between the overall continuous improvement score and
innovation score, suggesting that continuous improvement can act as a solid foundation on which to build an
innovative organization. Second, through a qualitative
study, they find that certain practices reflecting a culture of continuous improvement exist in the organizations deemed to be innovative. They conclude, therefore, that the strong correlation between continuous
improvement and innovation scores is not simply a correlation but suggests a causal relationship, meaning that
the introduction of continuous improvement over a period of time will lead to increased innovation. Baldwin
and Johnson (1996) find that the adoption of TQM as
a management strategy contributes significantly in differentiating the more-innovative organizations from the
less-innovative ones.
2.2. Arguments in support of the negative relationship
between TQM and innovation
In contrast to the above, arguments that reject the
positive relationship between TQM and innovation are
raised by several scholars such as Lawton and Parasuraman (1980), Bennett and Cooper (1981), Hamel and Prahalad (1994), Lynn et al. (1996), Wind and Mahajan
(1997), Slater and Narver (1998), and Tidd et al. (1997).
These negative arguments are summarized below.
2.2.1. TQM could trap organizations in
improvement or incremental innovations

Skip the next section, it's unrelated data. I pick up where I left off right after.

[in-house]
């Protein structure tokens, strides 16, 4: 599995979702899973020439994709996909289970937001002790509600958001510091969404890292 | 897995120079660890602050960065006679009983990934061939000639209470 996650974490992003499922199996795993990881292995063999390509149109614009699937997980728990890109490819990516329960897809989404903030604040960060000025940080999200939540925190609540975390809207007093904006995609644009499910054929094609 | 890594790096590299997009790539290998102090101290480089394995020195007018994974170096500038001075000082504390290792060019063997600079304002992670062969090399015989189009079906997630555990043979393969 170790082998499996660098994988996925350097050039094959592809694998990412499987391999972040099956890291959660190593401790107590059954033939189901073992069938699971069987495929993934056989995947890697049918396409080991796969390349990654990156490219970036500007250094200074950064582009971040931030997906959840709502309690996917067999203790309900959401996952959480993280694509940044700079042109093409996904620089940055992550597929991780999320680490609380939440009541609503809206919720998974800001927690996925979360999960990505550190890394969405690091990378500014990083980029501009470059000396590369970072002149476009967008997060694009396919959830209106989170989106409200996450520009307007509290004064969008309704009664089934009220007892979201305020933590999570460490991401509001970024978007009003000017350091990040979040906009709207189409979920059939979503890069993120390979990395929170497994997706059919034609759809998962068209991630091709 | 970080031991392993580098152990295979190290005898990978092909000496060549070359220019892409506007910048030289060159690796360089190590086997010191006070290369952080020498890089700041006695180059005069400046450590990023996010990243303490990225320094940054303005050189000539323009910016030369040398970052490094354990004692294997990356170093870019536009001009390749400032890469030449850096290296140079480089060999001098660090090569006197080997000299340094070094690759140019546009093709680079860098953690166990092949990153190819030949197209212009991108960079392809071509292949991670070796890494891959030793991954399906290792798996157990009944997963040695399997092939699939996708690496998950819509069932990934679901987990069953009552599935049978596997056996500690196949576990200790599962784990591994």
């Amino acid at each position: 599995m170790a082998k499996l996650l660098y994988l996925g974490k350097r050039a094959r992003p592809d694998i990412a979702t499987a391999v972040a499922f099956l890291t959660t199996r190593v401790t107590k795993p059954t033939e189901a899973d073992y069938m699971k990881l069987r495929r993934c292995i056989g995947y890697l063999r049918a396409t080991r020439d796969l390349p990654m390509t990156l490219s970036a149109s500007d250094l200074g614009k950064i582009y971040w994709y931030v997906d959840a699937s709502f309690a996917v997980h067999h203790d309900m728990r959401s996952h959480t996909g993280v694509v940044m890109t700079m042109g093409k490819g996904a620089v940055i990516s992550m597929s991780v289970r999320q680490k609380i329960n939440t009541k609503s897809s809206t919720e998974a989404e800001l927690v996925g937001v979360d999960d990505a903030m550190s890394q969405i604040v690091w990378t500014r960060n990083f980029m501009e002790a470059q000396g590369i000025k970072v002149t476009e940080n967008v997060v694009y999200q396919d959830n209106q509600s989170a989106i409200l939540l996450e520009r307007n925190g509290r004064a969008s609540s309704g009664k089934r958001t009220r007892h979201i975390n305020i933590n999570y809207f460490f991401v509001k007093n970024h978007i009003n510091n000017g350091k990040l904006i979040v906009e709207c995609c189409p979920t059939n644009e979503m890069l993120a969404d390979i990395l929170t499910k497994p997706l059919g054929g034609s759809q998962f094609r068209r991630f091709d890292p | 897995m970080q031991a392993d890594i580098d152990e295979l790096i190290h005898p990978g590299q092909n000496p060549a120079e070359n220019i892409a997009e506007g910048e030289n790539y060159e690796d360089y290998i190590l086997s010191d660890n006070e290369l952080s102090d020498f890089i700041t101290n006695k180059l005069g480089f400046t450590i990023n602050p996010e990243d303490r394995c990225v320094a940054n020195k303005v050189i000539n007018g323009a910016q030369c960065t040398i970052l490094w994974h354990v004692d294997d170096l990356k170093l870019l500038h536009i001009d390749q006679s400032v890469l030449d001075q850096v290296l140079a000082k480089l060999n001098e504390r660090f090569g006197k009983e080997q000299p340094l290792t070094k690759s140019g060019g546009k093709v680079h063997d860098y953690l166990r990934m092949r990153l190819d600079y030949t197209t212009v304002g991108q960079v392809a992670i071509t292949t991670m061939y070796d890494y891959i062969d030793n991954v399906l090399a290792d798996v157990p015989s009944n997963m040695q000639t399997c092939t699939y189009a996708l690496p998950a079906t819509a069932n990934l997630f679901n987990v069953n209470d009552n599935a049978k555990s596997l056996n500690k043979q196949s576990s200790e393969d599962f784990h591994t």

The customer focus philosophy could easily lead
organizations to focus only on incremental improvements in their current products and service activities
rather than trying to create novel solutions. In other
words, such behavior leads to the development of

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D.I. Prajogo, A.S. Sohal / Technovation 21 (2001) 539558

Fig. 1. The company and market perceptions of product innovation (Davis and Moe, 1997, p. 340).

uncompetitive me-too products rather than the


development of real innovation (Wind and Mahajan,
1997). Davis and Moe (1997, p. 340) define product
newness, or innovativeness, in terms of risk from both
company and market perspective, as depicted in Fig.
1. On this mapping, product innovativeness can be categorized based on the degree of the products newness
to both the market and the company. The newer the
products are, the greater the risk the company must
bear in investing its resources for developing such
products.
The findings of a study by Atuahene-Gima (1996)
support this argument by concluding that market orientation has an insignificantand negativerelationship
with product newness in the manufacturing sector. On
the other hand, it appears that market orientation has a
positive relationship with product advantage (i.e.
conformance). This confirms the notion that customer
focus will result in product conformance rather than product innovation.
Likewise, continuous improvement is perceived as
possessing several key weaknesses in relation to innovation because it could hinder the introduction of more
radical innovations as it stresses a level of change that
is incremental. The emphasis on incremental change is
central to the philosophy of process improvement
(kaizen) developed by Imai (1986). He strongly contrasted the idea of radical and discontinuous breakthrough, which he termed as innovation as is usually